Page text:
That's what I thought. iOS is essentially based on OS X which is based on NeXTSTEP which was developed on Motorola 68030/40 in the 80s, then ported to Intel in the 90s, then to PPC for OS X in the late 90s-2000s, then back to Intel ( actually they always had an Intel version apparently ). Isn't it processor independent to some degree at some basic level ?


     


    What are the odds Samsung would be fabricating those chips ? imageimage



    #next_pages_container { width: 5px; hight: 5px; position: absolute; top: -100px; left: -100px; z-index: 2147483647 !important; }

     


    #next_pages_container { width: 5px; hight: 5px; position: absolute; top: -100px; left: -100px; z-index: 2147483647 !important; }

     


    #next_pages_container { width: 5px; hight: 5px; position: absolute; top: -100px; left: -100px; z-index: 2147483647 !important; }

     


    #next_pages_container { width: 5px; hight: 5px; position: absolute; top: -100px; left: -100px; z-index: 2147483647 !important; }

     


    #next_pages_container { width: 5px; hight: 5px; position: absolute; top: -100px; left: -100px; z-index: 2147483647 !important; }

     

  • Reply 20 of 42

    Quote:

    Originally Posted by Dick Applebaum View Post


     


    As I understand it, the Intel x86 CISC code is translated by a proprietary execution time process into RISC code, which is then executed. I would seem that the resulting RISC code could readily be emulated (or executed directly) on an ARM chip. This would appear to put Intel in a position to take advantage of ARM Architecture if it suited them -- possibly for a large customer such as Apple.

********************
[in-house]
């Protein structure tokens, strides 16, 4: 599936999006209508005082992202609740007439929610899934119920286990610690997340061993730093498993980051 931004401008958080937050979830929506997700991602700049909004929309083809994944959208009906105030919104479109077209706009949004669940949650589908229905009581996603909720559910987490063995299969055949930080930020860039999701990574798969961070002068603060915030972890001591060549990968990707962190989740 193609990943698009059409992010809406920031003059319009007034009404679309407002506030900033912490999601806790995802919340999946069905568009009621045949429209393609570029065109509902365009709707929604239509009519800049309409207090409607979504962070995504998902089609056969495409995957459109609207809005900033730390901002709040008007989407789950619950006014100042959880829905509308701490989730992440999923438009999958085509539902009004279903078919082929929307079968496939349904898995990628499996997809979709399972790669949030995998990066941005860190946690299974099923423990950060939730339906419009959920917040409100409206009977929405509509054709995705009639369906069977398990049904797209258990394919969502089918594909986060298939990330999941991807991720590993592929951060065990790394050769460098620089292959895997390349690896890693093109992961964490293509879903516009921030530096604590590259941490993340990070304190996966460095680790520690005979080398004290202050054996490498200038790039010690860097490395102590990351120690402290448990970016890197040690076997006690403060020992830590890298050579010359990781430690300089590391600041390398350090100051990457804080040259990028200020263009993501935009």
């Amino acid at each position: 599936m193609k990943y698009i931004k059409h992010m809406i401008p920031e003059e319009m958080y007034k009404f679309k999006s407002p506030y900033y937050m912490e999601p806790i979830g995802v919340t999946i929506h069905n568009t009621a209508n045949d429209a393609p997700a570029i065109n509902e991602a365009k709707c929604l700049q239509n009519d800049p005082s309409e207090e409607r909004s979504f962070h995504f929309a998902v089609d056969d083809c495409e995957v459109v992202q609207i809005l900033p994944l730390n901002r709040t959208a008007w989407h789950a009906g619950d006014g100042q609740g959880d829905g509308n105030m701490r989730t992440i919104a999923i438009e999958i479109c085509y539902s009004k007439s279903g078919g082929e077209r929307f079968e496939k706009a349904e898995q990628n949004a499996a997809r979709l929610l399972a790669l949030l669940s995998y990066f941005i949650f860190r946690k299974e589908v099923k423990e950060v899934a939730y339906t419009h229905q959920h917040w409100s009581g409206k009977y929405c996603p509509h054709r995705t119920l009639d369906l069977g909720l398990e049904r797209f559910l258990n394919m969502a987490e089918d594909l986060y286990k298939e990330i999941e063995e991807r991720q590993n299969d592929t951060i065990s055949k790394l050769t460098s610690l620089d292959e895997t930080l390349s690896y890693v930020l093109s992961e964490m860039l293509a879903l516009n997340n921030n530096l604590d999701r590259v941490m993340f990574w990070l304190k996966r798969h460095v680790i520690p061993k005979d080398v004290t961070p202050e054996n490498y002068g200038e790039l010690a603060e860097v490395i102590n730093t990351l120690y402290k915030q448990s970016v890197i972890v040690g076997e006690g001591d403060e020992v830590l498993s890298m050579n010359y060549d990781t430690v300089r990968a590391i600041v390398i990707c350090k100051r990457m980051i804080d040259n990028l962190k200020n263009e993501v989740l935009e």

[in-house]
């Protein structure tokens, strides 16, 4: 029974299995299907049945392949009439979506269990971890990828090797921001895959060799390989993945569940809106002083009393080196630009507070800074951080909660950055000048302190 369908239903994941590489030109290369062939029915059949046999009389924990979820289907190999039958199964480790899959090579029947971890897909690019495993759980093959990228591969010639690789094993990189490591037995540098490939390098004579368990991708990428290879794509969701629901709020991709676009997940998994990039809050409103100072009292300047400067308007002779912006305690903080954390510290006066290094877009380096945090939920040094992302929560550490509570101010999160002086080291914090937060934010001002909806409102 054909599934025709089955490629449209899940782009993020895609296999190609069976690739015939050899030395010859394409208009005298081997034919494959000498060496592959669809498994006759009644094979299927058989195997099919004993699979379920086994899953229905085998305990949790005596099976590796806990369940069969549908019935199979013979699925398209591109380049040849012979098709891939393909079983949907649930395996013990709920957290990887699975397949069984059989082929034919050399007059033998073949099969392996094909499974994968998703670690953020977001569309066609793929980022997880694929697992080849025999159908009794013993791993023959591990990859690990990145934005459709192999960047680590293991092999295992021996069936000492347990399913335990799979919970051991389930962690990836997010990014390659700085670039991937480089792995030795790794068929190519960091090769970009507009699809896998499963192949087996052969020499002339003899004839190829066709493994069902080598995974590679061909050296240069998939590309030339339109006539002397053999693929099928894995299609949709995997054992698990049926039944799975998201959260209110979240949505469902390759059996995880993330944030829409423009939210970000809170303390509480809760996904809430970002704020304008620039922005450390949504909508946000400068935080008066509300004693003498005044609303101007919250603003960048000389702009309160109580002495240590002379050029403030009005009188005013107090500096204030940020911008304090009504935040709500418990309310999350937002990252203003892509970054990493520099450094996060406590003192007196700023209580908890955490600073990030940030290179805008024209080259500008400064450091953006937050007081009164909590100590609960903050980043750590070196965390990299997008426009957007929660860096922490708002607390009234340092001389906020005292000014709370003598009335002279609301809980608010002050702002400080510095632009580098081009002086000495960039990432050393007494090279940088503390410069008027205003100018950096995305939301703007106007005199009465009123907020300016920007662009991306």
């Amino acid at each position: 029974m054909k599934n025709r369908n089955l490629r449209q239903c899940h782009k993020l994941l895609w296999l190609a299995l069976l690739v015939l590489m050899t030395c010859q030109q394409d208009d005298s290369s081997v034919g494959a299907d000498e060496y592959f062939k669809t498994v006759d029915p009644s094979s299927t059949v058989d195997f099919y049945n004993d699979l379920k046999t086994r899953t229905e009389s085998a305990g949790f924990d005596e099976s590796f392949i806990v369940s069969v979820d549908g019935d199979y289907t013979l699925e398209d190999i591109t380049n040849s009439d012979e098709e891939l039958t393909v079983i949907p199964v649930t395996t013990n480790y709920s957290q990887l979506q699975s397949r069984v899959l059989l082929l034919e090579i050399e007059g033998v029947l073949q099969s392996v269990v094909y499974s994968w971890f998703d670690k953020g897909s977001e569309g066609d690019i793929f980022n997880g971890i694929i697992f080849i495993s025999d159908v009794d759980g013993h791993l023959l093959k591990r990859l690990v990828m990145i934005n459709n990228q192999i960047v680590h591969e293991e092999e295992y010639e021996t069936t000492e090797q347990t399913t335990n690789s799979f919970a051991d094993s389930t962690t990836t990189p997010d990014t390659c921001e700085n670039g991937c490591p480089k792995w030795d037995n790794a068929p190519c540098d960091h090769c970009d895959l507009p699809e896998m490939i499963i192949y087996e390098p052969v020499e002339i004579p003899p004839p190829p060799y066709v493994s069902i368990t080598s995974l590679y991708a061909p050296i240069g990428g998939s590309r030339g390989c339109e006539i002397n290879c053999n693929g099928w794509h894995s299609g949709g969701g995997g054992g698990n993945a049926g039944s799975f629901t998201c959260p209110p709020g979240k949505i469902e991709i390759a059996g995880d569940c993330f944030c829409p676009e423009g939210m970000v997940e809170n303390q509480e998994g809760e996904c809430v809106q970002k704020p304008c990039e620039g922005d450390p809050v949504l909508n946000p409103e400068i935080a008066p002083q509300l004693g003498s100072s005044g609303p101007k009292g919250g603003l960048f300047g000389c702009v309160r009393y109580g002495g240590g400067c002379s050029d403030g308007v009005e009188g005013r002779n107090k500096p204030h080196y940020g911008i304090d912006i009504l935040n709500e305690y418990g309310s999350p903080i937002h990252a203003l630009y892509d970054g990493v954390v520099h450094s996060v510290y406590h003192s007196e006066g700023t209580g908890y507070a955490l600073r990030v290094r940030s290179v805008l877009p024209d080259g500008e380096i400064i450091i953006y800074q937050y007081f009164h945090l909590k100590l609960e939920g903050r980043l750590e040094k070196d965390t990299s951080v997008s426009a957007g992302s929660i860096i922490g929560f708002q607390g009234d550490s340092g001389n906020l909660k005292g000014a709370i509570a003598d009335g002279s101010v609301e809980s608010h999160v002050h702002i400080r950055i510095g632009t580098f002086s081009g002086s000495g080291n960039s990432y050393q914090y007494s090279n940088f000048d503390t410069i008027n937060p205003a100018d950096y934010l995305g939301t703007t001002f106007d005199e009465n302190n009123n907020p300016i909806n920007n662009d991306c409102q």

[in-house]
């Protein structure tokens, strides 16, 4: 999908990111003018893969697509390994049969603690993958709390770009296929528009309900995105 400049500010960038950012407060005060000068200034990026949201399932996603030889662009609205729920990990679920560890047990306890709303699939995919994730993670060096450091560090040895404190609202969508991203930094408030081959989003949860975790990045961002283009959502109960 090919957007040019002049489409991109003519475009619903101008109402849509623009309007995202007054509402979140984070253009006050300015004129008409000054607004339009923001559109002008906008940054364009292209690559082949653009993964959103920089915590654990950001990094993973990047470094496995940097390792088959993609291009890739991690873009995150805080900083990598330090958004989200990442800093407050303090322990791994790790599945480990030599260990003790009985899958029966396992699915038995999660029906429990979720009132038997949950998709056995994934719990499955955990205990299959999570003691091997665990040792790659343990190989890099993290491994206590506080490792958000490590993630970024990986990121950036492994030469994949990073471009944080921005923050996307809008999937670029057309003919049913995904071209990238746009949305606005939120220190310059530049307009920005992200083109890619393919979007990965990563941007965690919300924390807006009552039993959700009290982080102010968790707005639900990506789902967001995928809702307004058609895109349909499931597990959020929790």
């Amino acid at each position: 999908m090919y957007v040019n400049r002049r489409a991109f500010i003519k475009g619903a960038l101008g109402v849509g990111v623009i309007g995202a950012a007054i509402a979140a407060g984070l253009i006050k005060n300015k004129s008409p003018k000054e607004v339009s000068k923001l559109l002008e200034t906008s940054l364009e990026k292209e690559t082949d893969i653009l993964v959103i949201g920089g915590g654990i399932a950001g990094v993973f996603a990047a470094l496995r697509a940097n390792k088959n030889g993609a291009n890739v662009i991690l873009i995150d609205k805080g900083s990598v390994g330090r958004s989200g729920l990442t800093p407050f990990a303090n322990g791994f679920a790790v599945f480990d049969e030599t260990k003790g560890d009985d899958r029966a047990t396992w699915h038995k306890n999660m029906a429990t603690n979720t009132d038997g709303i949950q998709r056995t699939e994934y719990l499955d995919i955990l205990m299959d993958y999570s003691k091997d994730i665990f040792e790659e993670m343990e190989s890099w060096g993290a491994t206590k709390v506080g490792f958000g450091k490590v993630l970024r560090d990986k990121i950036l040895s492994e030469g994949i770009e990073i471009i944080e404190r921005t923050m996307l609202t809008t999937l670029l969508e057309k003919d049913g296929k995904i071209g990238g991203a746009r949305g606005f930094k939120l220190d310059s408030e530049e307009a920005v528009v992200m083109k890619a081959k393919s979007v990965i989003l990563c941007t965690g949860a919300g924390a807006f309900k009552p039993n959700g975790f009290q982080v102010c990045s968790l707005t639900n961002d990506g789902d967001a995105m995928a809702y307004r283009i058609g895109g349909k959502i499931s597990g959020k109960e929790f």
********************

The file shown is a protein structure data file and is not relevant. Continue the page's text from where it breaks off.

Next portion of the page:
However, there is a strong likelihood that Intel will never do this.


     


    I do like the idea of a "new" separate non-Mac product line is somewhere between a Mac and an iPad -- that runs legacy Mac and iPad software (Laughs to self -- 2.5 year old legacy iPad apps).  Google seems to think there is a market for a ChromeBook with only web apps -- IMO, there would be a bigger market for devices like this.


     


    I also like the idea of putting off compilation and linking of code as long as possible -- ideally to when it is being installed on a device.


     


     


    The "new" product line would open up many opportunities to tailor both the hardware and the software to the jobs at hand -- a custom user appliance...


     


    For example, I want to run FCP X on a large touch tablet (like a drafting table) and have the ability to tilt it up as an easel for pressure sensitive pen/brush painting.  This appliance likely would do these jobs acceptably -- without need for an external kb or mouse (Onscreen kb when necessary).


     


    A programmer might have a similar setup with the tablet in vertical position for storyboarding, but writing code with an external kb and mouse.


     


    Either of these use cases could be taken mobile with a smaller tablet or laptop, then ultimately presented to a large screen through something Mirrored AirPlay.



    So what you want is an iPad Pro?